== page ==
Appealed From No. 0200-Misc-96 and 0198-Misc-96. State Agency State Board of Medicine and State Board of Nursing.
Before: Honorable Joseph T. Doyle, Judge, Honorable Bonnie Brigance Leadbetter, Judge, Honorable Jess S. Jiuliante, Senior Judge. Opinion BY Judge Doyle.
The opinion of the court was delivered by: Doyle
Deborah Marie Firman (Firman), a Registered Nurse-Midwife, appeals an order of the State Board of Medicine and an order of the State Board of Nursing (collectively "the Board"), which suspended her Nurse-Midwife license and Nursing license respectively pursuant to Section 40(b) of the Medical Practice Act, Act of December 20, 1985, P.L. 112, as amended. *fn1 Because of the identity of legal and factual issues presented by Firman's appeal of these orders, her appeals were consolidated by an order of this Court dated February 18, 1997. The facts are summarized as follows.
Since 1989, Firman had been taking Darvocet, *fn2 by doctor's prescription, for occasional migraine headaches. However, beginning in January of 1995, the frequency of the headaches began to increase along with the amount of Darvocet she was taking. Faced with an increasing dependence of Darvocet, she began to forge prescriptions for Darvocet and other drugs.
On September 15, 1995, in Howard County Maryland, Firman forged a prescription, presented it to be filled, and obtained Alprazolam. *fn3 Again on October 29, 1995, in Howard County, Firman forged a prescription, presented it to be filled, and obtained Darvocet.
On January 16, 1996, the Maryland authorities lodged a criminal complaint against Firman with the District Court of Maryland for Howard County. On September 9, 1996, as part of a plea bargain, Firman pled guilty to one count of obtaining a Schedule IV controlled substance (Darvocet) by fraud and one count of possession of a Schedule IV controlled substance (Darvocet). *fn4 Firman was sentenced to twenty-four months probation. *fn5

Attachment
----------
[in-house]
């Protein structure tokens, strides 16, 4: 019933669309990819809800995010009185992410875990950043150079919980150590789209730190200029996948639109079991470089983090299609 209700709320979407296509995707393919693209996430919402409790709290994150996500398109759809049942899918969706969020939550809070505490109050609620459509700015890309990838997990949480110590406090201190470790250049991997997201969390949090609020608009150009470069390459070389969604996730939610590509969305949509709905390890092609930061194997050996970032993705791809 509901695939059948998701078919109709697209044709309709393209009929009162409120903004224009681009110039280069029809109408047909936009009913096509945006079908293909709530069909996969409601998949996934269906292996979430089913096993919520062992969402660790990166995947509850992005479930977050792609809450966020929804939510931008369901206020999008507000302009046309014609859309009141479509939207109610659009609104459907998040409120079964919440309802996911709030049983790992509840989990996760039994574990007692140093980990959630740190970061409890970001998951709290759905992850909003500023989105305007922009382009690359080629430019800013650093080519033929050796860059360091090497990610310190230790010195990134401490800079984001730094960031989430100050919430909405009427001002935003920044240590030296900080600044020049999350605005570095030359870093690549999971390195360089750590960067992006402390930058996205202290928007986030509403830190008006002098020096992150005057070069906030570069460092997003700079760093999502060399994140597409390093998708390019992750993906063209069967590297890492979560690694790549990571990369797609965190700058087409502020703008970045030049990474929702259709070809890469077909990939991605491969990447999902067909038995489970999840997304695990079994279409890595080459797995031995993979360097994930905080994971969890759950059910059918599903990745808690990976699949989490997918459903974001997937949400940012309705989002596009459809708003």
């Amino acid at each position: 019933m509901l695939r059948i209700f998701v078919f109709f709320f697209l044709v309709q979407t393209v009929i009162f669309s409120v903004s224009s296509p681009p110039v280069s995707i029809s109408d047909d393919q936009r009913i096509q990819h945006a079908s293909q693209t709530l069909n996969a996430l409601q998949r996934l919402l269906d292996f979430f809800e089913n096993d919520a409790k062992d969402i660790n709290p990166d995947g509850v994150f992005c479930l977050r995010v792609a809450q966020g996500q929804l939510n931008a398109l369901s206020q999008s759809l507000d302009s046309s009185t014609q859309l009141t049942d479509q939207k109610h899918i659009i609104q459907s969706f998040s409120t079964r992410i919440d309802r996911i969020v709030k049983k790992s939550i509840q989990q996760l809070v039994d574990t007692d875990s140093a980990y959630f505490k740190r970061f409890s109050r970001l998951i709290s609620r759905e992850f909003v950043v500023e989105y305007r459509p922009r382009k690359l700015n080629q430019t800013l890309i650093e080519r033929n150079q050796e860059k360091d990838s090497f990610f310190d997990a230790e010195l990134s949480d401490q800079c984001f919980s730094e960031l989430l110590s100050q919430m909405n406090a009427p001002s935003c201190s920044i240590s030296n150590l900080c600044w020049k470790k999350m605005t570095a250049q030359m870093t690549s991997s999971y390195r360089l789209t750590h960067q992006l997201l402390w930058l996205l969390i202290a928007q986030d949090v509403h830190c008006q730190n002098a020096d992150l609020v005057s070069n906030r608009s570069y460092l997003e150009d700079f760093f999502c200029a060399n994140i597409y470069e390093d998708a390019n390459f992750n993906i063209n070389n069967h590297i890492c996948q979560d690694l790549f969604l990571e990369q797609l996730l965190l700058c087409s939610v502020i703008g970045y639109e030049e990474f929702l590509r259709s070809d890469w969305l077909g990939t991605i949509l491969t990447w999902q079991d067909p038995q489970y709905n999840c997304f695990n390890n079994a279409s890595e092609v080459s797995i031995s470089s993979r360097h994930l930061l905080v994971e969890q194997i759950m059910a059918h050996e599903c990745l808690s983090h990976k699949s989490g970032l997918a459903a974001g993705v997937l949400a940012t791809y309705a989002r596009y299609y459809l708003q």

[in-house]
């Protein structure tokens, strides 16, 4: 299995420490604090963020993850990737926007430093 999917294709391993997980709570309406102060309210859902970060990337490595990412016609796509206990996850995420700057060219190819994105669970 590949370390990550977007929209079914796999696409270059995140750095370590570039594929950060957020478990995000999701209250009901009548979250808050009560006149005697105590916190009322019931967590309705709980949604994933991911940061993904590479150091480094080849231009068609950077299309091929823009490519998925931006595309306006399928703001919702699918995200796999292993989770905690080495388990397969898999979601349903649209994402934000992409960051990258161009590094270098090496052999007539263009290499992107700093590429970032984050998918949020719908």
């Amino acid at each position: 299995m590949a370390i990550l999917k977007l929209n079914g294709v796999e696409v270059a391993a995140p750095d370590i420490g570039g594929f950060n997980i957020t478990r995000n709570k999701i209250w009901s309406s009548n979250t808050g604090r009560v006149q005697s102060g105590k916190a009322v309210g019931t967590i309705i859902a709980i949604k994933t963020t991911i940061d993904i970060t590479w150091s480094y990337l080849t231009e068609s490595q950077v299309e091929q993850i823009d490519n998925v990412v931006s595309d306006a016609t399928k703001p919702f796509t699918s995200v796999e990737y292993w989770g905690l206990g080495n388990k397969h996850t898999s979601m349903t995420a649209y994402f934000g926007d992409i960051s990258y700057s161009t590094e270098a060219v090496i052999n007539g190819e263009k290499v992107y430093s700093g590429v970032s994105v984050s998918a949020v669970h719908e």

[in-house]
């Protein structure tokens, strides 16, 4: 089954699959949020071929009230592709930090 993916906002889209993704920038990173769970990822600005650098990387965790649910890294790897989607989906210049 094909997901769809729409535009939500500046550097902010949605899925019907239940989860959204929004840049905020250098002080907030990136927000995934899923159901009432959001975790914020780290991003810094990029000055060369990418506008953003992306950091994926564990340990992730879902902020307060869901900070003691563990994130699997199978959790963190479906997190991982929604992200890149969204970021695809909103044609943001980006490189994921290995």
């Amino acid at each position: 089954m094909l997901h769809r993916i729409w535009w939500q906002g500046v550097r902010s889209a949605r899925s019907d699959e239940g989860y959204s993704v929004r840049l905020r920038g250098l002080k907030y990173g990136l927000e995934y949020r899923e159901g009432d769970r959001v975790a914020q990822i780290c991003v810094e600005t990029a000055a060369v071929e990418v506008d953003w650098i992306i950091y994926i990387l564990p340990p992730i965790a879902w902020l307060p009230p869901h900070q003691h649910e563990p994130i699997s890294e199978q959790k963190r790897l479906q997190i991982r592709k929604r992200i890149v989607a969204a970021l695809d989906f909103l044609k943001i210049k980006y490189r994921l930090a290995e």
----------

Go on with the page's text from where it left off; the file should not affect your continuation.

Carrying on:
On December 10, 1996, upon learning of Firman's guilty plea in Maryland, the Pennsylvania State Board of Medicine issued a "Notice and Order of the Automatic Suspension of the Nurse-Midwife License of Deborah Marie Firman, R.N., License No. MW-008419-L." Similarly, on January 21, 1997, the State Board of Nursing issued a "Notice and Order of Automatic Suspension." These orders suspended Firman from the practice of midwifery and nursing, respectively, pursuant to Section 40(b) of the Medical Practice Act which provides:
A license or certificate issued under this act shall automatically be suspended upon . . . conviction of a felony under the act of April 14, 1972 (P.L. 233, No. 64), known as The Controlled Substance, Drug, Device and Cosmetic Act, or conviction of an offense under the laws of another jurisdiction, which, if committed in the Commonwealth, would be a felony under The Controlled Substance, Drug, Device and Cosmetic Act. As used in this section the term 'conviction' shall include a judgment, an admission of guilt or a plea of nolo contendere.
63 P.S. § 422.40(b) (emphasis added). Firman now appeals her suspensions to this Court pursuant to Section 763 of the Judicial Code, 42 Pa. C.S. § 763, relating to direct appeals from governmental agencies such as the State Boards of Medicine and Nursing.
Our standard of review is limited to a determination of whether constitutional rights have been violated, whether the findings of fact are supported by substantial evidence, and whether errors of law have been committed. Section 704 of the Administrative Agency Law, 2 Pa. C.S. § 704; Slawek v. State Board of Medical Education and Licensure, 526 Pa. 316, 586 A.2d 362 (1991).
On appeal, Firman argues that her automatic suspensions under Section 40(b) of Pennsylvania's Medical Practice Act violate Title II of the Americans with Disabilities Act (ADA) *fn6 and 28 C.F.R. § 35.131 (prohibiting state and local government discrimination against past drug users). Firman then mounts a challenge to Section 40(b) of the Medical Practice Act based on Article VI, Clause 2 of the United States Constitution, commonly referred to as the Supremacy Clause. *fn7
The essence of Firman's argument is that Section 40(b) of the Medical Practice Act provides more severe sanctions for drug related felony crimes than the rest of the Act provides for non-drug related felony crimes and, therefore, it discriminates against drug addicts in violation of Title II of the ADA.
To decide whether Section 40(b) of the Medical Practice Act violates the ADA, the Court must "begin with the language of the itself, including all of its parts. There is no need to resort to legislative history unless the statutory language is ambiguous." Velis v. Kardanis, 949 F.2d 78, 81 ...